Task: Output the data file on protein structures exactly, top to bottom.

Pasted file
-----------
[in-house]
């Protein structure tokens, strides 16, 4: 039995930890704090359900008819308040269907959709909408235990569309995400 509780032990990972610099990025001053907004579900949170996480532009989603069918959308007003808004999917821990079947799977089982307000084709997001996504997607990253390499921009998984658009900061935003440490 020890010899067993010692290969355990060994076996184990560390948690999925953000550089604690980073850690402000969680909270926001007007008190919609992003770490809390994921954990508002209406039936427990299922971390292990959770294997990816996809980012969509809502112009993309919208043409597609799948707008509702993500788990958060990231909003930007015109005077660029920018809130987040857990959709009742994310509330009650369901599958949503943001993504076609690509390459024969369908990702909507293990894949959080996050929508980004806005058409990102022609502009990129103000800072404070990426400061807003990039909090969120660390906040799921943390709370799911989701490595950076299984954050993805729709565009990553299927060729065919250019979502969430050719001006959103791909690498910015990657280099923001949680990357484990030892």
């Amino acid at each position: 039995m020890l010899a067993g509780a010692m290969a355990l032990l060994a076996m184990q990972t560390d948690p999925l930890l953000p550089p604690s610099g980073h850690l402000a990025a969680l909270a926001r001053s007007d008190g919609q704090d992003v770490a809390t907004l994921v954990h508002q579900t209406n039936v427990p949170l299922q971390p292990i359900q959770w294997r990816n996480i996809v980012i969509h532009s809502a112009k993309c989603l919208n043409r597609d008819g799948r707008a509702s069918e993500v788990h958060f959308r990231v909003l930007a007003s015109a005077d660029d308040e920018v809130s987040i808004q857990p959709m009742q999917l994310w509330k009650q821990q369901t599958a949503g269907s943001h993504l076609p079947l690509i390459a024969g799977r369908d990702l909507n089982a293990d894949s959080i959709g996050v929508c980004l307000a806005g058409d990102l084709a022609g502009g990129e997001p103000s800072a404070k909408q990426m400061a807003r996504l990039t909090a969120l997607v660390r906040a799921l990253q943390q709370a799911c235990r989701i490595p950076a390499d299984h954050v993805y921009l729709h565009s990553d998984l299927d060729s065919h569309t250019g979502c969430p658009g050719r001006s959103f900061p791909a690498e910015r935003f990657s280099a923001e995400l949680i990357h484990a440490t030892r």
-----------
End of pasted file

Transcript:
[in-house]
């Protein structure tokens, strides 16, 4: 039995930890704090359900008819308040269907959709909408235990569309995400 509780032990990972610099990025001053907004579900949170996480532009989603069918959308007003808004999917821990079947799977089982307000084709997001996504997607990253390499921009998984658009900061935003440490 020890010899067993010692290969355990060994076996184990560390948690999925953000550089604690980073850690402000969680909270926001007007008190919609992003770490809390994921954990508002209406039936427990299922971390292990959770294997990816996809980012969509809502112009993309919208043409597609799948707008509702993500788990958060990231909003930007015109005077660029920018809130987040857990959709009742994310509330009650369901599958949503943001993504076609690509390459024969369908990702909507293990894949959080996050929508980004806005058409990102022609502009990129103000800072404070990426400061807003990039909090969120660390906040799921943390709370799911989701490595950076299984954050993805729709565009990553299927060729065919250019979502969430050719001006959103791909690498910015990657280099923001949680990357484990030892």
């Amino acid at each position: 039995m020890l010899a067993g509780a010692m290969a355990l032990l060994a076996m184990q990972t560390d948690p999925l930890l953000p550089p604690s610099g980073h850690l402000a990025a969680l909270a926001r001053s007007d008190g919609q704090d992003v770490a809390t907004l994921v954990h508002q579900t209406n039936v427990p949170l299922q971390p292990i359900q959770w294997r990816n996480i996809v980012i969509h532009s809502a112009k993309c989603l919208n043409r597609d008819g799948r707008a509702s069918e993500v788990h958060f959308r990231v909003l930007a007003s015109a005077d660029d308040e920018v809130s987040i808004q857990p959709m009742q999917l994310w509330k009650q821990q369901t599958a949503g269907s943001h993504l076609p079947l690509i390459a024969g799977r369908d990702l909507n089982a293990d894949s959080i959709g996050v929508c980004l307000a806005g058409d990102l084709a022609g502009g990129e997001p103000s800072a404070k909408q990426m400061a807003r996504l990039t909090a969120l997607v660390r906040a799921l990253q943390q709370a799911c235990r989701i490595p950076a390499d299984h954050v993805y921009l729709h565009s990553d998984l299927d060729s065919h569309t250019g979502c969430p658009g050719r001006s959103f900061p791909a690498e910015r935003f990657s280099a923001e995400l949680i990357h484990a440490t030892r």